A Vindication of the Rights of Woman – Week #3

Week 3 of the Readalong covers chapters 6–11 which deal with early childhood, concepts of modesty vs humility, a woman’s reputation, class differences, and parent-child relationships.  Whew!  In all seriousness, though, while I personally would have chosen a narrower scope for such a book, I admire Mary’s willingness to take on a broad range of subjects and deal with each one in some detail.

I think my biggest takeaway from the book thus far is how much it puts into context Jane Austen’s work (and, no doubt, her contemporaries’).  After an Austen phase in my tweens, I later became disenchanted with her stories, finding (frankly) not much in them which seemed relevant to my life.  However, if I had any doubt before what “sensibility” means or whether Anne Elliot’s odious relatives were true to life, those doubts have been dispelled by reading Vindication. In fact, for the first time, I earnestly want to re-read Jane Austen, because everything makes sense now, and I think I could appreciate her novels more. 

Again, like Austen’s novels, Mary’s treatise still doesn’t seem entirely relevant to modern day.  But viewed historically, it’s pretty fascinating.

Answers to discussion questions:

1. Have you found any differences of opinions, yet?

Sometimes I’m not sure where she stands on the whole question of class.  On the one hand, she seems pretty adamant against distinctions based on birth and wealth, and argues (understandably) that those who rely on privilege to get by are hurting themselves as much as the commoners.  Then in chapter 9 she make a distinction between “women in the common walks of life…called to fulfill the duties of wives and mothers” versus “women of a superior cast” who she would like to see in positions of power, such as government and medicine.  I don’t know if it’s something lost in translation (of centuries) or if she could have elaborated more, but it seems a little contradictory to put women into two buckets like that.

2. What do you think about her ideas in parenting? She believed that natural parental affection was more like self-worship. Do you agree? Why or why not?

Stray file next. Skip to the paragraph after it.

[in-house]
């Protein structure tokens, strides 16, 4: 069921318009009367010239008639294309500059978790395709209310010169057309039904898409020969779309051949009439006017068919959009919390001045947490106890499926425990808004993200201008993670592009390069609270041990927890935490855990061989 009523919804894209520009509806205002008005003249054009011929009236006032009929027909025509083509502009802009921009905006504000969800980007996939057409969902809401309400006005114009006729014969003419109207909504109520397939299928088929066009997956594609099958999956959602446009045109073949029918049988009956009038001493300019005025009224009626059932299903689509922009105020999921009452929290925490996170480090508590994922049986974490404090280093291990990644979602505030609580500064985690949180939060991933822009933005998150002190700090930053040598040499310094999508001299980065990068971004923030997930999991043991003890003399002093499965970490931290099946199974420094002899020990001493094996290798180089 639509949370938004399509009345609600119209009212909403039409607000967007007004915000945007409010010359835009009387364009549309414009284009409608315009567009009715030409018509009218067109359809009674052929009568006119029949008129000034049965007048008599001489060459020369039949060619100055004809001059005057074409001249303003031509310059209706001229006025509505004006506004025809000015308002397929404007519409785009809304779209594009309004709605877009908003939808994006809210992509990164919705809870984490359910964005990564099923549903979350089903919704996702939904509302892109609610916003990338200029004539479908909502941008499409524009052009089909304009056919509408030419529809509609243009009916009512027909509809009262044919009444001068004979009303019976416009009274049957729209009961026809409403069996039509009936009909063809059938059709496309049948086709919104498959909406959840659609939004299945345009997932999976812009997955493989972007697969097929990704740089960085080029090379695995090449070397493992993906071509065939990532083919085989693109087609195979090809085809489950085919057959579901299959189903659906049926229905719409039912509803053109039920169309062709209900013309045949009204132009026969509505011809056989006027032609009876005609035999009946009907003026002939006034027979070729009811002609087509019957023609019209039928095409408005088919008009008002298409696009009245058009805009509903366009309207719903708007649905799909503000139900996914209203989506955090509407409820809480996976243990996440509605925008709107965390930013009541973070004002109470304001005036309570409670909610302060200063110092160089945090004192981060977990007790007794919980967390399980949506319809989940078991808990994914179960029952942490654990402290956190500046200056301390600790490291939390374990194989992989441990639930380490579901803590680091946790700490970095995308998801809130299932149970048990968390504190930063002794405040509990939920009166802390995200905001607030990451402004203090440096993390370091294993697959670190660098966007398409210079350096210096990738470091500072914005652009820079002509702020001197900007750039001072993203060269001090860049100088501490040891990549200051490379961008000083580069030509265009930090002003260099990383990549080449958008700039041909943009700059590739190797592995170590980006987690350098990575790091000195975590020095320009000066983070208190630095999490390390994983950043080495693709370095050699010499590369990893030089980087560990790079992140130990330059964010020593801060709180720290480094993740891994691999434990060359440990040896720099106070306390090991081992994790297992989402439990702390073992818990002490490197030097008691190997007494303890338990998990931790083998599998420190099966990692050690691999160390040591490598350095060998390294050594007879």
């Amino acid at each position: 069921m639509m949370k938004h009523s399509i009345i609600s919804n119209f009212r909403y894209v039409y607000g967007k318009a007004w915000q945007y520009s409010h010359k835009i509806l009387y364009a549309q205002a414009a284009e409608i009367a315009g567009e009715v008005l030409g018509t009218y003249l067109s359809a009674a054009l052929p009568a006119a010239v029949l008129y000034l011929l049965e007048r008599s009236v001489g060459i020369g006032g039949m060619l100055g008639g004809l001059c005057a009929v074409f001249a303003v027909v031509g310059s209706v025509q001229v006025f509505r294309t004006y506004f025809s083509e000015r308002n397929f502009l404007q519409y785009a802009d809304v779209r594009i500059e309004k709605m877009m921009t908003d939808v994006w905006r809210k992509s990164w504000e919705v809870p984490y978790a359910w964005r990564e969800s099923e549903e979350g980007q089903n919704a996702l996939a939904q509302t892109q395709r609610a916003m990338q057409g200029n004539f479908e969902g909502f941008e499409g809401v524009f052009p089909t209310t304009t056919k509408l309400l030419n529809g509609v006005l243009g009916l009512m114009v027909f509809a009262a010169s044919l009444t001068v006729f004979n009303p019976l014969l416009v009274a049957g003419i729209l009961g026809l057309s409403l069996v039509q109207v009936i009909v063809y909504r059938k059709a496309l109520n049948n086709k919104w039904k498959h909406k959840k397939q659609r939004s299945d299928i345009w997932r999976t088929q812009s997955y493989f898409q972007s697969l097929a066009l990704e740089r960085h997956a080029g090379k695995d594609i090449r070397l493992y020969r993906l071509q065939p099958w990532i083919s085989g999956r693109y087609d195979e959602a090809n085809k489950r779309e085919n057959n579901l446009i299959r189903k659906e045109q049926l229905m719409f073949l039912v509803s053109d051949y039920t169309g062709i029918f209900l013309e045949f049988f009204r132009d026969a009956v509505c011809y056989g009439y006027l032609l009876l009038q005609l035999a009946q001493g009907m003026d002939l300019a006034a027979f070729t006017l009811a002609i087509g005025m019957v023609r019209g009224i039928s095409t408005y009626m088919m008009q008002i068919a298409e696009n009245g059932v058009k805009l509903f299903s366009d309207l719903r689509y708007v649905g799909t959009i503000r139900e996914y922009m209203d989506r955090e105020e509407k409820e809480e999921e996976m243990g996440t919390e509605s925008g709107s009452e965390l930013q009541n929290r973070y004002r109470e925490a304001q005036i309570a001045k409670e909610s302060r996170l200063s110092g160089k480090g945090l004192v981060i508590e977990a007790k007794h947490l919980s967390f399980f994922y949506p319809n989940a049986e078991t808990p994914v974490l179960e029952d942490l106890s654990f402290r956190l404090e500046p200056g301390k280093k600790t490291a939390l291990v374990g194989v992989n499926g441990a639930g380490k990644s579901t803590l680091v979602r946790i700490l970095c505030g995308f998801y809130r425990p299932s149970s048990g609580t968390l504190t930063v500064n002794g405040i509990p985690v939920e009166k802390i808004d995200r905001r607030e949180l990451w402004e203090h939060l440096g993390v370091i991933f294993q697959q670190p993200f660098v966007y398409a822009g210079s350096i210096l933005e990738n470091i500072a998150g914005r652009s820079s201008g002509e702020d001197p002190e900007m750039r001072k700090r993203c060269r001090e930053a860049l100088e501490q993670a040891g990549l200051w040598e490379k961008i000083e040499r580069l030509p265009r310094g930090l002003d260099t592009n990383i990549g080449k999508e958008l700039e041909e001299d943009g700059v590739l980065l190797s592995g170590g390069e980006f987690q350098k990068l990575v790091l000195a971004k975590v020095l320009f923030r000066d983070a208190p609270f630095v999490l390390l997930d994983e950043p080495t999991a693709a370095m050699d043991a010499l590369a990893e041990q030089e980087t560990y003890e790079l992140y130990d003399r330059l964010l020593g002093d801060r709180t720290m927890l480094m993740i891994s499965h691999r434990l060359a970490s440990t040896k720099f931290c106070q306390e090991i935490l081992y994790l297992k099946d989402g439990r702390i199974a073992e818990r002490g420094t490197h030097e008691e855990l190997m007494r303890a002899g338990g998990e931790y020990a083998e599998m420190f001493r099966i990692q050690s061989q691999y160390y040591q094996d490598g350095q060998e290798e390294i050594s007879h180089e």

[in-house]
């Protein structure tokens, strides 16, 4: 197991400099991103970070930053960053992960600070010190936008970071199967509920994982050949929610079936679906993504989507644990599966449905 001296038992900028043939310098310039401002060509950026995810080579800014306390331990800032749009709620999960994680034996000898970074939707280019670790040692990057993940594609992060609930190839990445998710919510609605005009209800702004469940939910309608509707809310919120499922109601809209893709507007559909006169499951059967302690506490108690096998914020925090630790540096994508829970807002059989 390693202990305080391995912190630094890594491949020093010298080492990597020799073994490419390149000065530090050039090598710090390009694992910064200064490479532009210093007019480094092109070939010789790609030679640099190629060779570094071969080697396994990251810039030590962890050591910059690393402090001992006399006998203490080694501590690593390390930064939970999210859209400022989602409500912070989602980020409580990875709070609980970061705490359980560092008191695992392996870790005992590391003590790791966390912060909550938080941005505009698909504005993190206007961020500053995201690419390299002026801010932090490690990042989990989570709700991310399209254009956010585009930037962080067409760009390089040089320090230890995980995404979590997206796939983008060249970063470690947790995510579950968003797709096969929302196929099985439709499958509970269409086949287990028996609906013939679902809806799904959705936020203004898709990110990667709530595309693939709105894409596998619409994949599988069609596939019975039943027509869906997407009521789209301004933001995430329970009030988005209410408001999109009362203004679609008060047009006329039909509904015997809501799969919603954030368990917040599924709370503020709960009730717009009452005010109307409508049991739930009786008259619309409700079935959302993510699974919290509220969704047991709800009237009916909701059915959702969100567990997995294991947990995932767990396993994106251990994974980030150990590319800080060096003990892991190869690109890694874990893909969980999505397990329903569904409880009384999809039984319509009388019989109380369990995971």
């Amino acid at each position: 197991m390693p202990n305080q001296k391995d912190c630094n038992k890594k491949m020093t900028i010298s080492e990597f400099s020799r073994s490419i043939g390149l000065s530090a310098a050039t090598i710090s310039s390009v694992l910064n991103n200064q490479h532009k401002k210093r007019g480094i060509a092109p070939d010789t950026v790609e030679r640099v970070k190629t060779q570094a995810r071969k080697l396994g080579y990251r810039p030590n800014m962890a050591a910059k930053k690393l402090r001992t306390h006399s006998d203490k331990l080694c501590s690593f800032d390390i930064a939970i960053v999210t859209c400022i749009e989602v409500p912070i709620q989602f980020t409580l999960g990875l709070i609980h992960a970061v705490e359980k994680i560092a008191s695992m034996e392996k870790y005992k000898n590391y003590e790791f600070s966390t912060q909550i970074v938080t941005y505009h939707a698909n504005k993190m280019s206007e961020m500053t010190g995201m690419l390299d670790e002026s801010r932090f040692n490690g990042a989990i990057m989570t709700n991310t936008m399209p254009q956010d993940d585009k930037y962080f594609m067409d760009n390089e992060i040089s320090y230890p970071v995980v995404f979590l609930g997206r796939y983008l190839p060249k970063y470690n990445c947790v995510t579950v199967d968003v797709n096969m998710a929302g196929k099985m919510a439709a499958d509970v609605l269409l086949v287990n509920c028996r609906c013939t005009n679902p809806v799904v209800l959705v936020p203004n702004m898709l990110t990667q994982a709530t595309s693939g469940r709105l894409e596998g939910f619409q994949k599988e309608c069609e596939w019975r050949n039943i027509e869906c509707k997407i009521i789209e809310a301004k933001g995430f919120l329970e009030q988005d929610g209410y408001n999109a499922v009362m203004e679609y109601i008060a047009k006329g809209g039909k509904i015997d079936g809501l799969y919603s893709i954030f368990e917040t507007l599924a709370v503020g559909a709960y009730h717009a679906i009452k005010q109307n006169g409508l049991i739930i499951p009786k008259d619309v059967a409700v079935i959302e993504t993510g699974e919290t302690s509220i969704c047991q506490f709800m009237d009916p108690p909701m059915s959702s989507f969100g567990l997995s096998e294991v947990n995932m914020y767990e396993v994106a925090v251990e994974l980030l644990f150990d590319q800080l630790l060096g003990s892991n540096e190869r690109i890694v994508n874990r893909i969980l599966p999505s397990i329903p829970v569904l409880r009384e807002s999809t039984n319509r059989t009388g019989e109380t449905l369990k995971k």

Not having been a parent, it’s not really in my purview.  If I were a parent, I would teach a child to trust and obey me while they were still too young to understand the situation – “blind obedience” in Mary’s words.  However, as soon as they were old enough to understand, I would certainly spend the most effort on helping them learn to reason things out and fully understand why rules exist and how they are helpful.  Which is, I think, what she is getting at.

From what I’ve observed, parents who pursue a “blind obedience” policy don’t necessarily do it out of ego, so I’m not sure about “self-worship”…perhaps in some extreme cases.  I think what usually happens is the parent thinks their experience will, in every instance, completely correlate to their child’s life and experiences, so they will takes rules from their own childhood and apply them to their child’s life without necessarily re-examining the context. 

In a digital age, this can actually be dangerous, because there are so many new possible experiences for children that didn’t exist previously.  So while implementing one specific rule, a parent may be missing out on another piece of the equation.  I feel a better approach would be to identify core principles and teach your child how to apply them to any situation.

*takes off the parenting hat*

3. Do you agree with the author’s remarks on modesty, chastity, or discretion? Why or why not?

I really liked Mary’s take on modesty, especially in this quote: “Modesty must be equally cultivated by both sexes…” (Ch 7)

In some social circles, the onus (at least sartorially) is entirely on women to be modest.  Mary rightly observes it’s a two-way street, though she is talking mostly about attitude and behavior.  She calls out men who “stare insultingly at every female they meet,” what I imagine to be the 18th-century equivalent of catcalling.  Sad to say that two hundred years later, some of us can still recount experiences of being rudely addressed or even touched by a stranger, no matter how modest in appearance or behavior we were.

I was also interested by her comments on girls at boarding schools, who were being raised with a lack of privacy when sleeping, washing, etc. Mary believed “girls ought to be taught to wash and dress alone…” (Ch 7)  I may be biased, being a very private person by nature, but I completely agree.  (My mom told me that when she was growing up, communal showers after PE were mandatory…ick!)

Overall, though there is some repetition, I’m finding a lot of gems in the book.  I’m looking forward to finishing it this week!